Countdown to Camp: 5 Key Developments from the Giants Offseason

Patricia Traina

After an unusual and virtual driven off-season, the Giants are set to hit the field July 28 for the start of what the club hopes will be a redemption of sorts in which the team, a frequent bottom-dweller amid the standings, is aiming to turn things around.

But there are many things no one yet knows about his Giants team, ranging from how exactly it’s going to look, to who its leaders will be to how quickly it will be able to hit the ground running.

With that all said, after winning just 12 games over the last three seasons, there is a good amount of optimism and hope that after three straight false starts in which there was false hope, the Giants are ready to begin the new decade headed in the right direction.

Here is a look at the five most significant moves the team made in the off-season that will hopefully yield much better results.

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A Judge-ment Call

In 2016, the Giants took a gamble on hiring Ben McAdoo to be their head coach despite his relatively limited experience as an offensive coordinator, which he had served with the Giants for two seasons before his promotion.

The move proved to be a disaster as when things went south, McAdoo lost control of the locker room and became the first head coach in team history to be fired during the season since Bill Arnsparger showed the door after seven games in the 1976 season.

But in 38-year-old Joe Judge, who like McAdoo has never been a head coach at any level, but who received his training from two of the best in Alabama’s Nick Saban and New England’s Bill Belichick, the Giants think they finally got their most critical position on the team right.

They had better, as, since McAdoo, they tried and failed with Pat Shurmur, who drought some head coaching experience, and had to start from scratch.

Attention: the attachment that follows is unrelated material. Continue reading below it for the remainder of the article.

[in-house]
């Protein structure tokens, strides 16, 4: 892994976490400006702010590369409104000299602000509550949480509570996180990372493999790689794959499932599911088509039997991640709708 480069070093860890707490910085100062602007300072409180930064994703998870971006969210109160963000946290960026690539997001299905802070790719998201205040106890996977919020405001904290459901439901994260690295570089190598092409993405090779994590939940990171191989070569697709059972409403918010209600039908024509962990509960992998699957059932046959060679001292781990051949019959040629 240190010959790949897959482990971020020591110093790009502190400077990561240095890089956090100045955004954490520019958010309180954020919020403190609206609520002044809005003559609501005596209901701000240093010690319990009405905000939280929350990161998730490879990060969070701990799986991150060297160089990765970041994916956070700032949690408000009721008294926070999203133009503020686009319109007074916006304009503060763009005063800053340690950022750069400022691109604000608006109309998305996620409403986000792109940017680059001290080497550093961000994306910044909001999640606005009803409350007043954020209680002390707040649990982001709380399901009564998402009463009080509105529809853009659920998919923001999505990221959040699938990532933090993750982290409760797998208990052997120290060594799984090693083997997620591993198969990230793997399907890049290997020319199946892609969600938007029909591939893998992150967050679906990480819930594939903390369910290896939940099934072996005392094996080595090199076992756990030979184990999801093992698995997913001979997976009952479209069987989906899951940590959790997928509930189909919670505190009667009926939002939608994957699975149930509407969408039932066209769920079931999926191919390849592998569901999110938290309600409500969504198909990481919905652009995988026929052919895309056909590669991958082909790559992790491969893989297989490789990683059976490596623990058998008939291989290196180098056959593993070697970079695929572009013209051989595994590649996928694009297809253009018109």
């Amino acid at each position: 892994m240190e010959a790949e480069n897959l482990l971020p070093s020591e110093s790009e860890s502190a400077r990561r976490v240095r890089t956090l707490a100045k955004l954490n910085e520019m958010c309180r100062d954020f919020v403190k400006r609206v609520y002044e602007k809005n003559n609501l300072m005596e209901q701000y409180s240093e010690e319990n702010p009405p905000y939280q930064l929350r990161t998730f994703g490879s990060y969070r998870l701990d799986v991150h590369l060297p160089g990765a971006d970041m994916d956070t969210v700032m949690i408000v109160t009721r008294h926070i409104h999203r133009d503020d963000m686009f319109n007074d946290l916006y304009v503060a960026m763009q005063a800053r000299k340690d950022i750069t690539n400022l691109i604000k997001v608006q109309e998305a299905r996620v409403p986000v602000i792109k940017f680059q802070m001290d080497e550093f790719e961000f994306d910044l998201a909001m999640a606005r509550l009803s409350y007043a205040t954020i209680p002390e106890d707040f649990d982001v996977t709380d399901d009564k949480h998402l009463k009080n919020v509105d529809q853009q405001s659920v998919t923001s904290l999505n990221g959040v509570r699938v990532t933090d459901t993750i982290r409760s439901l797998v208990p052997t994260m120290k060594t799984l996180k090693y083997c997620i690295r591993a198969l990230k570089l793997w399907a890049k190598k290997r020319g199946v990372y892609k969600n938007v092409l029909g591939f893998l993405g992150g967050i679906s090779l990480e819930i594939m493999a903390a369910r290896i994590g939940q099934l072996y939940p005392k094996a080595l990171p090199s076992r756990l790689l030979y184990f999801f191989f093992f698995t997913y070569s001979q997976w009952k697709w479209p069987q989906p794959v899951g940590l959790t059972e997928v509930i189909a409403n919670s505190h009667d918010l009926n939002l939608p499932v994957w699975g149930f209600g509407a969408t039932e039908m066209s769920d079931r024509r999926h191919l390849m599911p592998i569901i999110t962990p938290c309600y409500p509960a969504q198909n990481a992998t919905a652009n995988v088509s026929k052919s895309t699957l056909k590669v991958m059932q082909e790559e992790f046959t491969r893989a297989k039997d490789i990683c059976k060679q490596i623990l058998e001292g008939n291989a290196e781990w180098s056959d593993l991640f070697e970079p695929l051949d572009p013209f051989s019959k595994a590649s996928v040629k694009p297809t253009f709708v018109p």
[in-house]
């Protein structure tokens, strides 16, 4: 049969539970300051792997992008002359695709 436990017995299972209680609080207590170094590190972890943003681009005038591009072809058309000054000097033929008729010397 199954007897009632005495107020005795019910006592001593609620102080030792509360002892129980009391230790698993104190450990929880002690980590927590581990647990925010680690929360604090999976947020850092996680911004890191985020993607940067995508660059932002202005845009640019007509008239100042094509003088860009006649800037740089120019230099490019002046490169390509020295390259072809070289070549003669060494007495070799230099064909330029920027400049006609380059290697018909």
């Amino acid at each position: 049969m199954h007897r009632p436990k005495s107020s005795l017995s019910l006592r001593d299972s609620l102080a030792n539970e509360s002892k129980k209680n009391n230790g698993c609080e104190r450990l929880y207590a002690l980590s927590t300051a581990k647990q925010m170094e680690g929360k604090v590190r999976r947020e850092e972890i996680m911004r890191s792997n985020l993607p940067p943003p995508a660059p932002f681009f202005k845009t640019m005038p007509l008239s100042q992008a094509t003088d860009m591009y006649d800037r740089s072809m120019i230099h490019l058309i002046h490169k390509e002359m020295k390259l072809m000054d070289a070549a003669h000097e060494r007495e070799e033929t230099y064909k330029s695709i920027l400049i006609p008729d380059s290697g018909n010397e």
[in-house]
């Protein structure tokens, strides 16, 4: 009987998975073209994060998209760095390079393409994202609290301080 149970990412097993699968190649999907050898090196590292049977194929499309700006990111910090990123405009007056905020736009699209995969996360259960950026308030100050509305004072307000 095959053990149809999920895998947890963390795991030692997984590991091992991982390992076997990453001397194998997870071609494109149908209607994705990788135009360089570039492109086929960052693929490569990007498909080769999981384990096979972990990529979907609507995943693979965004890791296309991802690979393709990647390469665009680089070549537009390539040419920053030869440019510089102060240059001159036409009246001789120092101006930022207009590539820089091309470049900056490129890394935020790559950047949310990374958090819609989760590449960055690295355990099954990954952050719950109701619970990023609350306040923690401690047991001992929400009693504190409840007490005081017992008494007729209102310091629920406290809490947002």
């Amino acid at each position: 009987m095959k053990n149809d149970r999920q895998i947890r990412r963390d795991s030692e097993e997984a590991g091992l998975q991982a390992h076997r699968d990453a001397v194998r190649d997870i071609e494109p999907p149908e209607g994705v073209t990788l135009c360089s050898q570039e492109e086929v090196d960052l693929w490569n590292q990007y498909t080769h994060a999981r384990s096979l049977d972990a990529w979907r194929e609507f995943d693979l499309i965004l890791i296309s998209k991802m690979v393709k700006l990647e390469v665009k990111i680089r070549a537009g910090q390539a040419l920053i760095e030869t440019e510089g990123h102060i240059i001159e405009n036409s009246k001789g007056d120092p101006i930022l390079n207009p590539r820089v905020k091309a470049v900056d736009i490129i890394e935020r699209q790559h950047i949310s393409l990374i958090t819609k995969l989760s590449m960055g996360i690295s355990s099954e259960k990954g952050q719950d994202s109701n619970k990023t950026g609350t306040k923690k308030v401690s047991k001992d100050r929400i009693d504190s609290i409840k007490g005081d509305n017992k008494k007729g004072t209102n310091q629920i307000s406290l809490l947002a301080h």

Thus far, Judge’s honeymoon has been unlike that of his two predecessors. For starters, Judge has been no-nonsense, beginning with his refusal to publicly comment on any player until he got a firsthand chance to work with the athletes.

He’s also said he has a plan which, while still unfolding in terms of the details, has shown early signs toward being committed to fundamentally sound football and expecting both he player and coaches to achieving the same.

Moreover, he’s made an initial connection with the fan base, with whom at his introductory press conference, he identified with as “blue-collar, hardworking” people of the tri-state area who deserve a team that represents that mindset.

Judge has said and done all the right things so far, which also includes hiring one of the best assistant coaching staffs since Tom Coughlin first came to town in 2004. But all of that means nothing if the results aren’t there.

Dan's the Man

Last year quarterback Daniel Jones was thrust into the spotlight by a head coach who was likely desperate to ignite a spark on offense by opening up a part of the playbook that just wasn’t a fit for long-time starter Eli Manning’s skillset.

Manning has since retired, leaving the offense in Jones’ capable hands, but unlike last year, the second-year player cannot afford to fumble this opportunity away. 

Jones, who admitted this off-season to it being somewhat awkward to have Manning in the shadows when he was trying to find his voice as a leader not just among his teammates but in the meeting rooms, won’t have the future Hall of Famer lurking.

That means this offense can now be built around what he does best, and hey, who better to design it than one-time NFL quarterback and the recent architect of the Dallas Cowboys’ explosive offense Jason Garrett?